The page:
Egypt is holding up the implementation of the agreement over the two strategic Red Sea islands of Tiran and Sanafir, according to Axios, an American news website.
The Red Sea islands agreement had paved the way for Saudi Arabia to take steps toward normalizing relations with Israel, reported Axios, citing four Israeli officials and one U.S. source.
The American news website -based in Virginia- stated that the Red Sea islands agreement, which was composed of a series of understandings between the U.S., Saudi Arabia, Israel and Egypt, was a significant Mideast foreign policy achievement for the Biden administration.
The deal would finalize the transfer of the Tiran and Sanafir islands from Egypt to Saudi Arabia.
As part of the agreement, the U.S.-led multinational force of observers that have been present on Tiran for years are required to leave the islands by the end of December, according to Axios.
But Israeli officials said that Egypt in recent weeks began raising reservations, mostly of a technical nature, including over the installation of cameras on the islands that were part of the agreement. The cameras are supposed to monitor activity on Tiran and Sanafir, as well as in the Strait of Tiran, the American website reported.
Axios also stated that “White House national security adviser Jake Sullivan met last week with Egyptian President Abdel Fattah al-Sisi who was in Washington for the U.S.-Africa summit. According to the U.S. and Israeli sources, Sullivan raised the issue of the Red Sea islands deal and stressed that the Biden administration wants it implemented.”
Israeli officials said the agreement, including the withdrawal of the multinational force from the Islands, won’t be implemented by the end of December due to the Egyptian reservations.
The Egyptian embassies in Tel Aviv and Washington and the Saudi Embassy in Washington did not respond to requests for comment.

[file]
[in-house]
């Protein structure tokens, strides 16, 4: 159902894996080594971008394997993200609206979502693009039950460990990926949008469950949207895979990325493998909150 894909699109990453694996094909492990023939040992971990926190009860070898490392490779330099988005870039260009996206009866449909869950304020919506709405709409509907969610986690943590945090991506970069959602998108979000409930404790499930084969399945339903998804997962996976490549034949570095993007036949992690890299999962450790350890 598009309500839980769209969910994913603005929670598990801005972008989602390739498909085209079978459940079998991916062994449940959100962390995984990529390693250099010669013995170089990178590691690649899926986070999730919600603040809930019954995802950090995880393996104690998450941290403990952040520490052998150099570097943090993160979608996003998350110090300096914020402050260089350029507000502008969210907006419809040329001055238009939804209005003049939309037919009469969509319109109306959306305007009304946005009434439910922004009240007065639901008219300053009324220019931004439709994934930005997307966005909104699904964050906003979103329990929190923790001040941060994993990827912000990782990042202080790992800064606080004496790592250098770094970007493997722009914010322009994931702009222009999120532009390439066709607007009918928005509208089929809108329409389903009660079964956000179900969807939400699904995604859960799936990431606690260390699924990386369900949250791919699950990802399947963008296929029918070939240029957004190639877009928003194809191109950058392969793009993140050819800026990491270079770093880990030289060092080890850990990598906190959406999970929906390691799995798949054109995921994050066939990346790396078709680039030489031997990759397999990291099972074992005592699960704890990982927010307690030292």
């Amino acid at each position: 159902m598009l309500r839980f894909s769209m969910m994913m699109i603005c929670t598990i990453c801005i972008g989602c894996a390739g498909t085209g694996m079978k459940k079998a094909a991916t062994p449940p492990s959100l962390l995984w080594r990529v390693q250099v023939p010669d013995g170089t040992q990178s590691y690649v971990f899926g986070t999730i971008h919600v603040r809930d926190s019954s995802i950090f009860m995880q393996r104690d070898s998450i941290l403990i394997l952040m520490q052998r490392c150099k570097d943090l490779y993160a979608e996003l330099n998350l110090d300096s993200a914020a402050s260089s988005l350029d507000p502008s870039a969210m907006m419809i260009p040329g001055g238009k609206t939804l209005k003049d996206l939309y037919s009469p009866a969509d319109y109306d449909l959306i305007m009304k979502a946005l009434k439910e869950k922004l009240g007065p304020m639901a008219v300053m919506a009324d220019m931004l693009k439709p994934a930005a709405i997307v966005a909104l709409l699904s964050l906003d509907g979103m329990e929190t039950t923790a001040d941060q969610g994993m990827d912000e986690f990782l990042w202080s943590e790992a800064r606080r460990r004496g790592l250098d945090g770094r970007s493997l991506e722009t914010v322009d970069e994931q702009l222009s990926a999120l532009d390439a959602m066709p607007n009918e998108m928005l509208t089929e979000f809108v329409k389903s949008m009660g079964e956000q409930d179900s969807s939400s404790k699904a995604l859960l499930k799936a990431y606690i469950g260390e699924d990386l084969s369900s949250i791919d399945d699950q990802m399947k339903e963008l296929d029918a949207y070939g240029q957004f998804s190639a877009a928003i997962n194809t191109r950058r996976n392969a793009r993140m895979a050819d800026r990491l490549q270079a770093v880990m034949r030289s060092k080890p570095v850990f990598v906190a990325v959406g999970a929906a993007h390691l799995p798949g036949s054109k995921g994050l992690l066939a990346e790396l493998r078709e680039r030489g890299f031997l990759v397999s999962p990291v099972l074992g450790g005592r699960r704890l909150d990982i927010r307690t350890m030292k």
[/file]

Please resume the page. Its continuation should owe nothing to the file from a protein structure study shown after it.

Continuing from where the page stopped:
Senior Israeli officials told Axios they believe Egypt is holding up the deal due to U.S.-Egypt bilateral issues, including American military assistance.
Citing human rights concerns, the Biden administration has twice frozen 10% of the roughly $1.3 billion in military aid it allocates to Egypt annually.
Earlier this year, Sen. Patrick Leahy (D-Vt.) blocked another $75 million in assistance to Egypt.
When the State Department’s top Middle East diplomat, Barbara Leaf, visited Cairo last October, Egyptian officials told her they expect the administration to transfer the full amount of military assistance if it really sees relations as strategic, sources briefed on the issue said.
According to the sources, Leaf urged her Egyptian counterparts to work more systematically in lobbying Congress on military aid. But the Egyptian officials made clear they don’t intend to start a lobbying effort every year and stressed that when an issue is important for the administration, it knows how to get it done in Congress.
The White House and the Israeli Prime Minister’s Office declined to comment.
Despite public protests in Egypt, the Egyptian parliament in June 2017 and the country’s supreme court in March 2018 approved a deal to transfer the sovereignty of the islands back to Saudi Arabia.
But the deal needed buy-in from Israel because of the 1979 Israeli-Egyptian peace treaty, which required Tiran and Sanafir to be a demilitarized zone and have the presence of a multinational force of observers (MFO) led by the U.S.
Israel gave its approval in principle to transfer the islands back to Saudi Arabia, pending an agreement between Cairo and Riyadh on the work of the multinational forces and freedom of navigation in the strait.
But the deal wasn’t finalized, mainly because Saudi Arabia wanted the international observers to leave the islands. This created the need for a new arrangement involving Israel, Saudi Arabia and Egypt.
In September 2021, the Biden administration started quietly mediating among Saudi Arabia, Israel and Egypt on this issue. A day before Biden arrived in Saudi Arabia last July, the deal was finalized.
According to the understanding, the MFO peacekeepers, including U.S. soldiers, were supposed to depart Tiran and move to new positions in the Sinai Peninsula and monitor the situation in the islands remotely using the cameras.
As part of the Red Sea deal, Saudi Arabia agreed to allow Israeli airlines to use its airspace for eastbound flights to India and China and said it would discuss direct flights from Israel to Jeddah for approved carriers for Muslim pilgrims in Israel wanting to participate in the annual hajj.
But the Biden administration is struggling to convince Oman to allow Israeli airlines to use its airspace.
Without such permission from Oman, the flight routes for Israeli airlines will remain blocked and the Saudi move becomes largely meaningless.